Substance Abuse Treatment

Substance-Abuse-Treatment_father-daughter

Substance abuse can take many forms—alcohol, tobacco, marijuana, prescription drugs, illegal drugs and over-the-counter medications all present a risk for addiction and abuse. A psychological addiction is when a person believes they can’t get through the day without using. A physical addiction is when the body’s chemistry gets used to the presence of the substance and craves it when it’s not there. If you or someone you love has become psychologically or physically addicted to substances, Community Reach Center can help.

Substance addiction has the potential to ruin relationships, careers and finances. It can also cause legal problems and incarceration. At the extreme, loss of life can result from an overdose or accident. In Colorado, alcohol is the most frequently abused substance, followed by marijuana, cocaine and methamphetamines. Oftentimes, when people have an undiagnosed mental illness, such as depression or anxiety, they turn to substances to mask the symptoms, and make the pain go away temporarily.

Community Reach Center takes an evidence-based, multidisciplinary approach to substance abuse treatment that combines medication, psychological, educational and community-based services to address the needs of clients and their families. Treatment is available at any of the Center's outpatient offices, located in Brighton, Commerce City, Northglenn, Thornton and Westminster.

We believe that recovery is possible. Our integrated treatment addresses mental health and substance use conditions simultaneously which allows for the potential to reduce substance use, improve psychiatric symptoms and functioning, decrease hospitalization, increase housing stability and improve quality of life.

A care team is assembled based on each client's individual needs and may include any or all of the following: team leader, case manager, substance abuse specialist, counselor, physician/psychiatrist, nurse, vocational counselor, housing specialist or criminal justice specialist.

Qualified counselors with knowledge of the interplay between mental health and substance abuse meet regularly with consumers and offer practical assistance with daily needs and living skills. They support consumers through the five stages of change necessary to establish the client's individual path to recovery and sobriety.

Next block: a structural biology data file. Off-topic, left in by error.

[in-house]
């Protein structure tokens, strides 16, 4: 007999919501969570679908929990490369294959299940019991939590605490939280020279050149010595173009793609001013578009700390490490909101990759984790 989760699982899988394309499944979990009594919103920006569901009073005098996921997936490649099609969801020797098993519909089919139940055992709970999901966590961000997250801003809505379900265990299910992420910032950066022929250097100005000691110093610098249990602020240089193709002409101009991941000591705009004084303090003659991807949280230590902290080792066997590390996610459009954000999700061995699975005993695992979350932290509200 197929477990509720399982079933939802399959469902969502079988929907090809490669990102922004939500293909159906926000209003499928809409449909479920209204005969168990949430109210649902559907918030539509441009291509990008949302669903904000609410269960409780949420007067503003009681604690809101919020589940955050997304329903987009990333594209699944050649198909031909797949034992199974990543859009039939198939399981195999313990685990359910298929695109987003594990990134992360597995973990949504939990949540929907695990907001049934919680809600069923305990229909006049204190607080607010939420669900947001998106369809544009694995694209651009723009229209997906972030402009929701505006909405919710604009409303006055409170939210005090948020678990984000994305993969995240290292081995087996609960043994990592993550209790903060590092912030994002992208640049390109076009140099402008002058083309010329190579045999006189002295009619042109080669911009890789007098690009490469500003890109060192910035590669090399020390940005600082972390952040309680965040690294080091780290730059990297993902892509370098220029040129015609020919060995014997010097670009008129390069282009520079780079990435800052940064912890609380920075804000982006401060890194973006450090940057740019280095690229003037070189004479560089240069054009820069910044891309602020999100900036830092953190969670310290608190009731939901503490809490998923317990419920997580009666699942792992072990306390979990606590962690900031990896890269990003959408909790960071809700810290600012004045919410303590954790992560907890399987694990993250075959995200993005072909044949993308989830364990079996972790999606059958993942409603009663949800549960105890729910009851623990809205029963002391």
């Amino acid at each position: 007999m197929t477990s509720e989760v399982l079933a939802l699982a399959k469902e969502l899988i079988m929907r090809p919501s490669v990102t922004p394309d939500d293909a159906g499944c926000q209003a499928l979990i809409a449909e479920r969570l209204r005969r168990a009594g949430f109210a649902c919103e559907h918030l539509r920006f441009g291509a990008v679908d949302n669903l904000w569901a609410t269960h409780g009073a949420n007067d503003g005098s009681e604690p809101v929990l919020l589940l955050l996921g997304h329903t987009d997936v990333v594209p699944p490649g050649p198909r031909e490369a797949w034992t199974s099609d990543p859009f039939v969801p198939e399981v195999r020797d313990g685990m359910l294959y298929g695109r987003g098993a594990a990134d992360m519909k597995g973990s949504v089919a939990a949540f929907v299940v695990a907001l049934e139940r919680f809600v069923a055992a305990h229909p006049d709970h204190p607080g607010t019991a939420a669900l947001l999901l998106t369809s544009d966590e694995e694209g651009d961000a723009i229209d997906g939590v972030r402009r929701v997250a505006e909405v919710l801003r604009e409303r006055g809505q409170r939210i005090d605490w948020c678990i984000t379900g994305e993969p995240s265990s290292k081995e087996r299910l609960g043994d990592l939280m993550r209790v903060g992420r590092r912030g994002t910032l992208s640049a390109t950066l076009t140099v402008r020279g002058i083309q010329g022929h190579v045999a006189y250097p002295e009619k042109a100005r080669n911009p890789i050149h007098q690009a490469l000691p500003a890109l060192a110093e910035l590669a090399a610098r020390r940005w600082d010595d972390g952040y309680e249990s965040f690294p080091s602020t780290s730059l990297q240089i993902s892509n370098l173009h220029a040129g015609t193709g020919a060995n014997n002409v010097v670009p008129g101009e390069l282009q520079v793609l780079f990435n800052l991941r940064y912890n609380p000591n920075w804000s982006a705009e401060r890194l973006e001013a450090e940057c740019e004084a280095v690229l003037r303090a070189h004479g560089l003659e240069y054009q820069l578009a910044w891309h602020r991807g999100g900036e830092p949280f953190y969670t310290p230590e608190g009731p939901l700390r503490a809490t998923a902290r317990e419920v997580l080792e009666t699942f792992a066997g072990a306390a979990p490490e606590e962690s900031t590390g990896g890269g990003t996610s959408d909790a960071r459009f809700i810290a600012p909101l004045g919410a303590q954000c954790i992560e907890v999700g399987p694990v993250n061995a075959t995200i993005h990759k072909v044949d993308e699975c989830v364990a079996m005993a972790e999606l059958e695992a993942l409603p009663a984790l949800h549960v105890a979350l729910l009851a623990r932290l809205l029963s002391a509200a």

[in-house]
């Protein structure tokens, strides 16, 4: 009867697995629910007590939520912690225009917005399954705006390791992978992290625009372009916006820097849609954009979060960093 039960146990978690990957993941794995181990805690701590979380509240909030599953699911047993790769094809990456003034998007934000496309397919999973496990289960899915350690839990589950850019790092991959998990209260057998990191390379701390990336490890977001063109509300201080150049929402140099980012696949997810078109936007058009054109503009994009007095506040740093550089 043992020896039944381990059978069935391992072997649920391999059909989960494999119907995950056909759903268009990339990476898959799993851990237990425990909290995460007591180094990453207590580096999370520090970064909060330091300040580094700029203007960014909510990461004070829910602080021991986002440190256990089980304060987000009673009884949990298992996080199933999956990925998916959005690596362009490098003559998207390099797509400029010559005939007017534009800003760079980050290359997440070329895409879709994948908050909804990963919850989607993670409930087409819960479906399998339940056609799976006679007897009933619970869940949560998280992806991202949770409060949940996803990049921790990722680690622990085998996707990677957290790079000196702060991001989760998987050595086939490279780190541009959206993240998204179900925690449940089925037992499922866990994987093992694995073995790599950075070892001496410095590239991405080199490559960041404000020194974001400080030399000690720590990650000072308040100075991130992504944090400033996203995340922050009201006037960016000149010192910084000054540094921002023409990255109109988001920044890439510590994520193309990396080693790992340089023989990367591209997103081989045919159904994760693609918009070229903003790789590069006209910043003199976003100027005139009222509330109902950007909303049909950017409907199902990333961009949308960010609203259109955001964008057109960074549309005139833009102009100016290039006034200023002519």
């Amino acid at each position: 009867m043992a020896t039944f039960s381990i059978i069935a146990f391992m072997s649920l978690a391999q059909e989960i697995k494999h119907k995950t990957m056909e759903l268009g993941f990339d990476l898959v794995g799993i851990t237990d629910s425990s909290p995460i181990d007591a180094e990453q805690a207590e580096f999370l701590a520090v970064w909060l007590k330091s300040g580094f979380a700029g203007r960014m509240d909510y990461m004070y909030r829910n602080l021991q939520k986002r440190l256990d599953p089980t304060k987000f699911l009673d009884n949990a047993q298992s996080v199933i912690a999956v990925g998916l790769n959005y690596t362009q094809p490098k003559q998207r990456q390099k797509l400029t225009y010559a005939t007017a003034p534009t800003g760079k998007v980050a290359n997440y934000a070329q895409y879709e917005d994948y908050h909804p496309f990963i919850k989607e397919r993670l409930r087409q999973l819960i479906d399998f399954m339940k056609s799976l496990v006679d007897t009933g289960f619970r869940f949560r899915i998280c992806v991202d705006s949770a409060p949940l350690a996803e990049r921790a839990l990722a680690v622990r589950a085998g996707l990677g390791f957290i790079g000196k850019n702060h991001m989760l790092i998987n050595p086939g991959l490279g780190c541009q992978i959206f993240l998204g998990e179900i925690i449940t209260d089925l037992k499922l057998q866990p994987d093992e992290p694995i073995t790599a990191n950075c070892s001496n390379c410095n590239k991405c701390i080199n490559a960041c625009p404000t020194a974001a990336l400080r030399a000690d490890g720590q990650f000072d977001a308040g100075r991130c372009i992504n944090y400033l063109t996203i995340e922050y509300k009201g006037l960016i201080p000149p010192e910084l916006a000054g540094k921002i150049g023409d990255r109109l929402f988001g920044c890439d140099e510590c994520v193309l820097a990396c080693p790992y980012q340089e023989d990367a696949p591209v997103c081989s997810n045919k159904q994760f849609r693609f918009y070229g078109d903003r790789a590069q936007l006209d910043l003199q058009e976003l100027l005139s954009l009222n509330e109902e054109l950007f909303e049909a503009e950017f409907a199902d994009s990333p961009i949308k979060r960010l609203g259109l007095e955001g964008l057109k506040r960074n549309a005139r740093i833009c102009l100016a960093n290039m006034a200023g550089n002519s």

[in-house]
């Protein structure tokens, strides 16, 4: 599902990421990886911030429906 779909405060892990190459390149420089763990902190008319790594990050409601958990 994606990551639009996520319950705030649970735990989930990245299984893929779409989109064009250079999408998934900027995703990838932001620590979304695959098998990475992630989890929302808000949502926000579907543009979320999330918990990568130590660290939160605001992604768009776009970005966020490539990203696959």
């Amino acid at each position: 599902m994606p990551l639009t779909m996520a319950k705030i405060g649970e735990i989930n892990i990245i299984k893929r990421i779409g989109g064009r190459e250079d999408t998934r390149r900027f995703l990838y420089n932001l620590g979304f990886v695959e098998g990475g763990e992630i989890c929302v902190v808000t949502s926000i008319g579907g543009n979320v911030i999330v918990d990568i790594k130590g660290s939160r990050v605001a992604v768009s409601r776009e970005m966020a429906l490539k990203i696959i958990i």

Stages of Change:

Pre-Contemplation

Individuals in the pre-contemplation stage of change are not thinking about changing their drinking behavior or drug use. They may not see it as a problem, or they think that others who point out the problem are exaggerating.

Contemplation

Individuals in this stage of change are willing to consider the possibility that they have a problem, and the possibility offers hope for change. People at this stage are often interested in learning about alcoholism and addiction treatment. With the help of a mental health therapist, individuals in the contemplation stage learn to do a risk/reward analysis that considers the pros and cons of their behavior, and the pros and cons of change.

Preparation

When individuals reach the preparation stage, they recognize their problems with use and are beginning to take necessary steps to change their use. A therapist will help develop the motivation to reduce substance use and to participate in other recovery-oriented solutions.

Action

At this stage, therapists help individuals acquire skills and supports for managing symptoms of mental illness and substance addiction. People will begin to anticipate problems and pitfalls and design concrete solutions that will become part of their ongoing treatment plan.

Maintenance

The last stage of recovery is maintenance. Here, therapists help individuals develop strategies and access community-based resources for maintaining abstinence and recovery.

Are you ready to take the next step? Community Reach Center provides counseling and therapy for those suffering from alcohol and drug addiction in Adams County and the Denver area. Please contact (303) 853-3500 for more information.

Parent Support Network

Partnership for Drug-Free Kids